Labour’s plans to ban ex-ministers from lobbying the government for five years after leaving office are “encouraging” but need to go further, lobbyists have said.
Along with the lobbying ban, the party is considering a five-point plan that would see former ministers fined for breaking lobbying rules and a new Integrity and Ethics Commission with the power to enforce standards across public life.
Alastair McCapra, CEO of the lobbyists’ trade association the Chartered Institute of Public Relations (CIPR), welcomed the plans but urged Labour to do more.
He said: “It is encouraging to see the Labour Party addressing the issue of lobbying that has tarnished our politics for so long.
“Their proposed five-point plan and Integrity and Ethics Commission is a huge step in the right direction and rightly focuses immediate concerns on the actions of those within Parliament and those who have recently left.”
He said: “More needs to be done to proactively change the culture around transparency and accountability when it comes to lobbying.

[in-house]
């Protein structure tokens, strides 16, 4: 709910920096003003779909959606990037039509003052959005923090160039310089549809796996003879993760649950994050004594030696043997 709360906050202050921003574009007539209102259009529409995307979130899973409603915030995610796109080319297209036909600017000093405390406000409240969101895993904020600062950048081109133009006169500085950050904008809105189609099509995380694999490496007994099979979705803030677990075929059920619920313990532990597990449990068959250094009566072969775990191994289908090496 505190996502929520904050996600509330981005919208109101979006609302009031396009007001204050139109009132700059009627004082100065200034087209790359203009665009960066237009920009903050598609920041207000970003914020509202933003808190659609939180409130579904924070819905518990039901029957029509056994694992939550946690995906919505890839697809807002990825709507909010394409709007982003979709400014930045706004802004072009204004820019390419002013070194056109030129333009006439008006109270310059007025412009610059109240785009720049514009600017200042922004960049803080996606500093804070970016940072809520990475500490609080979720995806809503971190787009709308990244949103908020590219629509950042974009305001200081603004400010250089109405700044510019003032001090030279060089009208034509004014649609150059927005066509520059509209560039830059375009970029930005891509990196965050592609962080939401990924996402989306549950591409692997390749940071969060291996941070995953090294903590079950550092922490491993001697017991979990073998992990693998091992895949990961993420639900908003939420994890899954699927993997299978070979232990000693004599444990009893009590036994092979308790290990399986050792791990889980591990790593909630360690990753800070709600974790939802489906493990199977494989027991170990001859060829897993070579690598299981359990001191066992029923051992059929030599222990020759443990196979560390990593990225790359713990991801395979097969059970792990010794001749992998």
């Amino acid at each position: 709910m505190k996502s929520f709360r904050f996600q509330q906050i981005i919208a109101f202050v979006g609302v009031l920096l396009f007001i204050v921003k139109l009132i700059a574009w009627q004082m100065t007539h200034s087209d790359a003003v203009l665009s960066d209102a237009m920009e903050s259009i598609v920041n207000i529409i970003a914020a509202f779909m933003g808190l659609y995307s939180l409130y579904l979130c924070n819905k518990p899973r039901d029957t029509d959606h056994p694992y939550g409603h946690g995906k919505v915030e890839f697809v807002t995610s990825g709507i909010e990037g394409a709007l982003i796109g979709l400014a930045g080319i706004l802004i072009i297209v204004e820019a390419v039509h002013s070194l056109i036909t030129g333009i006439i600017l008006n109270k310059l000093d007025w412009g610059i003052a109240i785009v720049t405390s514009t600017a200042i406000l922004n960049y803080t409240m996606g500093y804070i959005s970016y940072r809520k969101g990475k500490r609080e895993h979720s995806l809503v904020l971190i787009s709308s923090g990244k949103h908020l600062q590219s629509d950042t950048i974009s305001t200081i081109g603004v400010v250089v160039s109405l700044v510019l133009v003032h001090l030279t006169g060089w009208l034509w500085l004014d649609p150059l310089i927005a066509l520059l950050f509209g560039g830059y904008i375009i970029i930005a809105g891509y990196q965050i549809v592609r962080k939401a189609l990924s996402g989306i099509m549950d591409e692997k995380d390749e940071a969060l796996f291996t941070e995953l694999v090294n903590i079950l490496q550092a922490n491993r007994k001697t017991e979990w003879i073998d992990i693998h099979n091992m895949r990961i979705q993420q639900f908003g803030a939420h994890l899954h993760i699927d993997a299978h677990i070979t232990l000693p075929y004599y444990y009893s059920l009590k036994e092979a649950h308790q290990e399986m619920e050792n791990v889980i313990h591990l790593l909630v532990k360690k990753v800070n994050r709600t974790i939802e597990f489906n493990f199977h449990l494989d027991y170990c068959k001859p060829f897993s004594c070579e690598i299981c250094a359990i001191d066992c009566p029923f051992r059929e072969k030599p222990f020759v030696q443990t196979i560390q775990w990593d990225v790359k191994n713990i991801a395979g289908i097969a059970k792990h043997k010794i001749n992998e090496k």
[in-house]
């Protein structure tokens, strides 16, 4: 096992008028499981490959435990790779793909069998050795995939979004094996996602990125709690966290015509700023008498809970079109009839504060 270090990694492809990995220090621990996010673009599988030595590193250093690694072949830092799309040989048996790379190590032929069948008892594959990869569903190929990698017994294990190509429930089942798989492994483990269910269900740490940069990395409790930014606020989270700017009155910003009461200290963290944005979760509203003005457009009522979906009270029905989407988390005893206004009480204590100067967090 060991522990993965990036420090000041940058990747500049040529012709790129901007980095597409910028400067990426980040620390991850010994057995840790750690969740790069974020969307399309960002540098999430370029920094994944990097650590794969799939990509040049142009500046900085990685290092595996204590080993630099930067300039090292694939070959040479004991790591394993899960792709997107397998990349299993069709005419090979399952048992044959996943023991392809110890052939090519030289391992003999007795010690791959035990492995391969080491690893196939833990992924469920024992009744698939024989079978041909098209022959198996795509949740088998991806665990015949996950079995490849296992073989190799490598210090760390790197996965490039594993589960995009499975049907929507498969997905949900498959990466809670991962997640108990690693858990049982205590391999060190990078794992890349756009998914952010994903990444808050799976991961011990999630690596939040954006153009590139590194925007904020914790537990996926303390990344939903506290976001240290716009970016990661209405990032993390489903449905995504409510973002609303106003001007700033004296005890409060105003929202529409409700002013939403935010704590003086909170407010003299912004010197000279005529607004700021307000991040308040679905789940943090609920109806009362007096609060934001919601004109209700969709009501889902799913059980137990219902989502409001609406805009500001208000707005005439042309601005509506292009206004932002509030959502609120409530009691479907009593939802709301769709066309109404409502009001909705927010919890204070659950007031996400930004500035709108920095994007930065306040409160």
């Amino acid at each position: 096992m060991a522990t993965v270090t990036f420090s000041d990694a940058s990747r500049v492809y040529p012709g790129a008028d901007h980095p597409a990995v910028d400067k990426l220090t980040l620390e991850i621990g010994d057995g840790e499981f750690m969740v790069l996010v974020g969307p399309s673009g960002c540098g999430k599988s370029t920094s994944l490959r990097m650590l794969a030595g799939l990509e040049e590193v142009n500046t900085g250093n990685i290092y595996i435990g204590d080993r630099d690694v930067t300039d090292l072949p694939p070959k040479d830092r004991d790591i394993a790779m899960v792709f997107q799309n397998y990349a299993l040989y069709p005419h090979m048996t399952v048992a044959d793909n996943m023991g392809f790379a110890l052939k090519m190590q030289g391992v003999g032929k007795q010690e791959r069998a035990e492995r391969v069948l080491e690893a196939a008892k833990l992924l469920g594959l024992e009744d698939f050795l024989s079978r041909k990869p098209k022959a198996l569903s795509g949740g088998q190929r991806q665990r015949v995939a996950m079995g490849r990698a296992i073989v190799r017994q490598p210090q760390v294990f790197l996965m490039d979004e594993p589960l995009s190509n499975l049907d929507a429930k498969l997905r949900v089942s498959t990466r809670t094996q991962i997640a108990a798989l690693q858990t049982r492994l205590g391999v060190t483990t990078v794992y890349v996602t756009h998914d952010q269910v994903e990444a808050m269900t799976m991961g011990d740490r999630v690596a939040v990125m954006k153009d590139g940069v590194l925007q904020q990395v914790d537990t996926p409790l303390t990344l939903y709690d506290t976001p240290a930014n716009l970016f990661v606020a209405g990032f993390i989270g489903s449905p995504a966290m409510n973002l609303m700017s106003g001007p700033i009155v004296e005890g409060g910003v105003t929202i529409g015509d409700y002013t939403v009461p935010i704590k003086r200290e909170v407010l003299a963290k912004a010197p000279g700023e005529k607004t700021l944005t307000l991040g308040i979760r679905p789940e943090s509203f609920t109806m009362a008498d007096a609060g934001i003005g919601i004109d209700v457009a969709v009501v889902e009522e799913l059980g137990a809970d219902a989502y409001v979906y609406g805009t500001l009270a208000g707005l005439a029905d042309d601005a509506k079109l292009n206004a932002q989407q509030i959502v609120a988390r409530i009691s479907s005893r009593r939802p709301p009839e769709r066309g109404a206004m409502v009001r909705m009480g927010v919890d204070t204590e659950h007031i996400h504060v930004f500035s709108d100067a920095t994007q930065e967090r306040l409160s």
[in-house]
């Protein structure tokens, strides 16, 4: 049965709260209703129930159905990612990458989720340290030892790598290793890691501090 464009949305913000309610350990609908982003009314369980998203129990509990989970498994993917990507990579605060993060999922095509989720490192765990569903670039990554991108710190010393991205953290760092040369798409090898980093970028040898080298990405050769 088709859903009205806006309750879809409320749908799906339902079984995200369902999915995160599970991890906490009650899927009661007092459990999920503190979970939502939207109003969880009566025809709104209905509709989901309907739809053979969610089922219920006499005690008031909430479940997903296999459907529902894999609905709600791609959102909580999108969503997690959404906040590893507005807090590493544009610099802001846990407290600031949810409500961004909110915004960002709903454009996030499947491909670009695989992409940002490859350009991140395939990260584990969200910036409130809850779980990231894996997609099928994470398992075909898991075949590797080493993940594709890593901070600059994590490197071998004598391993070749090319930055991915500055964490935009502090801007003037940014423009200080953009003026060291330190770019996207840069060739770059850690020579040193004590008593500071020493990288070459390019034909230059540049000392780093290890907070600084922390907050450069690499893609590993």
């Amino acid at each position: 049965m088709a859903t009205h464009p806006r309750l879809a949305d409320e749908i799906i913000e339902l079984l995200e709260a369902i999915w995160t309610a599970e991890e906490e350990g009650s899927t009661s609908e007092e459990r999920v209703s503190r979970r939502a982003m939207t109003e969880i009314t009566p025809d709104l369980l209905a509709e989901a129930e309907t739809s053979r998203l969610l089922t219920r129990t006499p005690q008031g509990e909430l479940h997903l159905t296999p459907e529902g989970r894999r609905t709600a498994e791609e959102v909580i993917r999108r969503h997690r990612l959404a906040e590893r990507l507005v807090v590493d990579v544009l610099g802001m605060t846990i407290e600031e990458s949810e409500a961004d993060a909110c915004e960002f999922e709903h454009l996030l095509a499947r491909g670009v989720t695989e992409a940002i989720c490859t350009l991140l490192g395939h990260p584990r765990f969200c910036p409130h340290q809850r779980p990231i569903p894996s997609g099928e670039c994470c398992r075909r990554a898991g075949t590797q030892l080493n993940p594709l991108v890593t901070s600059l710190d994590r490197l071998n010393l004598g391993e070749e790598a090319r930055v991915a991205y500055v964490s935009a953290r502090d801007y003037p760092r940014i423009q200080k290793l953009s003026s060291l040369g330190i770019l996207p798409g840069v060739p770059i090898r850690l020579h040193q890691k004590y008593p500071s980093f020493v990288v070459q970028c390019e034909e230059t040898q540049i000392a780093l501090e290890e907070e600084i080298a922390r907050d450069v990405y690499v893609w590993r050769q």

“Our Lobbying for Good Lobbying campaign is calling for a change to legislation to include a register that promotes ethical behaviour, enhances public trust, and upholds the highest standards of integrity from lobbyists and politicians.
Mr McCapra’s comments come as the Financial Times reported Labour was preparing to put its plans on lobbying to the party’s policymaking body, the National Policy Forum, this summer as it drafts its manifesto for the next general election.
The plans were originally unveiled by Labour deputy leader Angela Rayner in November 2021, shortly after Conservative former minister Owen Paterson resigned from the Commons following a row over his lobbying for two companies that employed him as a consultant.
She also took aim at David Cameron over the Greensill scandal, which saw the former prime minister informally lobby the Government on behalf of Australian financier Lex Greensill in an attempt to secure state support during the pandemic. An inquiry later found Mr Cameron’s actions had been within the rules and he had not been required to register as a lobbyist.
Responding to the Financial Times report on Wednesday, Mr McCapra said: “Yes, the proposals might go some way to preventing another Greensill, but this is sadly just one amongst a never-ending string of scandals that often don’t involve former ministers but do involve individuals from across the political system.”